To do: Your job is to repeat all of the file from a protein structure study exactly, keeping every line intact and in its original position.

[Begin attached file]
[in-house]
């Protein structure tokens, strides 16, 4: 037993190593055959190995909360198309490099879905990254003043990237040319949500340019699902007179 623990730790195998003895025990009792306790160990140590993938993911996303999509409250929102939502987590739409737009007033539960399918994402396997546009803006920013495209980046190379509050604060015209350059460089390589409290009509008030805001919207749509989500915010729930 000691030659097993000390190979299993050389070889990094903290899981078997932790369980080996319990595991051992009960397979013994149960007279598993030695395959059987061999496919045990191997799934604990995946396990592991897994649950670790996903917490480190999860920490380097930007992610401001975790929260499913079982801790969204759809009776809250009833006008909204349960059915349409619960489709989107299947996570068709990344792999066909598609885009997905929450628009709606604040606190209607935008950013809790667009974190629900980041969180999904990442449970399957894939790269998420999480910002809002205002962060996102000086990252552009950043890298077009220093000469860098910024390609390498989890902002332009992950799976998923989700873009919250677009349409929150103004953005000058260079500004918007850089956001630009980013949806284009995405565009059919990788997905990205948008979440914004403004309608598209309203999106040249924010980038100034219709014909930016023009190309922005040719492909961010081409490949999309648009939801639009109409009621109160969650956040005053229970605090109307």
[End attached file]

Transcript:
[in-house]
């Protein structure tokens, strides 16, 4: 037993190593055959190995909360198309490099879905990254003043990237040319949500340019699902007179 623990730790195998003895025990009792306790160990140590993938993911996303999509409250929102939502987590739409737009007033539960399918994402396997546009803006920013495209980046190379509050604060015209350059460089390589409290009509008030805001919207749509989500915010729930 000691030659097993000390190979299993050389070889990094903290899981078997932790369980080996319990595991051992009960397979013994149960007279598993030695395959059987061999496919045990191997799934604990995946396990592991897994649950670790996903917490480190999860920490380097930007992610401001975790929260499913079982801790969204759809009776809250009833006008909204349960059915349409619960489709989107299947996570068709990344792999066909598609885009997905929450628009709606604040606190209607935008950013809790667009974190629900980041969180999904990442449970399957894939790269998420999480910002809002205002962060996102000086990252552009950043890298077009220093000469860098910024390609390498989890902002332009992950799976998923989700873009919250677009349409929150103004953005000058260079500004918007850089956001630009980013949806284009995405565009059919990788997905990205948008979440914004403004309608598209309203999106040249924010980038100034219709014909930016023009190309922005040719492909961010081409490949999309648009939801639009109409009621109160969650956040005053229970605090109307």